{Portrait of Robert Cheseman (1485-1547) by Hans Holbein the Younger. Might this be a model for my heroine’s father?}

I’m at the beginning of writing my next novel, and it’s a joy. I feel happy as a kid in a sandbox. It’s a slow process of discovery, and I expect it to take all year.

The things about my writing process that never change

This will be my seventh novel (ninth, counting the two thankfully unpublished ones), and there are a few things that always remain the same:

  • I always feel like a novice starting out.
  • I always change my method.
  • I always experiment with process.

Story Genius: a great book on writing

This time I’m following the advice given in Story Genius; How to Use Brain Science to Go Beyond Outlining and Write a Riveting Novel (Before You Waste Three Years Writing 327 Pages That Go Nowhere) by Lisa Cron.

By following, I mean that every time the author writes WHAT TO DO, I do it.

Here’s an early example from page 52:

WHAT TO DO Now, you try it. Write a What If that’s as fully fleshed out as you can make it, but still concise.

Here’s another example from page 118:

WHAT TO DO Now it’s your turn. Your goal is to zero in on three turning point scenes that will yield the most story-specific info, the most potent grist for the mill, so that you can, indeed, begin your novel in medias res.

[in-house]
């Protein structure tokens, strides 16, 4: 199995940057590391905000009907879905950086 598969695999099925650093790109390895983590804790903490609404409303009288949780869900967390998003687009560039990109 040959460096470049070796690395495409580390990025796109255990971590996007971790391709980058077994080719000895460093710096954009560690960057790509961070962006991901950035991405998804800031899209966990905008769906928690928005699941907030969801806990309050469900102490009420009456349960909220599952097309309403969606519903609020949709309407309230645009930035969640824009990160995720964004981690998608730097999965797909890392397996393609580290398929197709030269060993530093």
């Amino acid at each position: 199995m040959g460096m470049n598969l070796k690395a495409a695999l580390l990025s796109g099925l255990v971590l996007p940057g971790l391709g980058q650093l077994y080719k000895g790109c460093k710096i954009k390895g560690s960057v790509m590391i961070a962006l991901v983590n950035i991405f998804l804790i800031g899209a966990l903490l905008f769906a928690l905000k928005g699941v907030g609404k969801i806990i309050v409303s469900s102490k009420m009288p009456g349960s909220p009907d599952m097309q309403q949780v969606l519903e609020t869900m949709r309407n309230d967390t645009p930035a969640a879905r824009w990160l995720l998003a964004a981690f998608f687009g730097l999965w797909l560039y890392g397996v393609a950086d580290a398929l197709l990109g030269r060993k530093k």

The point of Story Genius is to identify the moments in your main character’s past life that result in an emotional wound so deep that it will propel her (and us) through the novel. It’s a slow process of discovery, but very worthwhile.

I’m at page 194 now, and at this point I’ve written three pivotal scenes from my main character’s early life, an opening scene and a critical scene at the end of the novel. (Cron makes it clear that all of this will inevitably change.)

Getting into the nitty-gritty

Now the task is to begin to “blueprint” the novel, first by setting up folders for each character, for scenes, for ideas, and for the world the story unfolds in. I plan to do all this in Scrivener, but I’m beginning by exploring my characters in more depth.

This, alone, will take time, but it’s truly a pleasure. In my next blog post, I intend to share the tools I have used in the past to develop character, along with some excellent new tools I have discovered.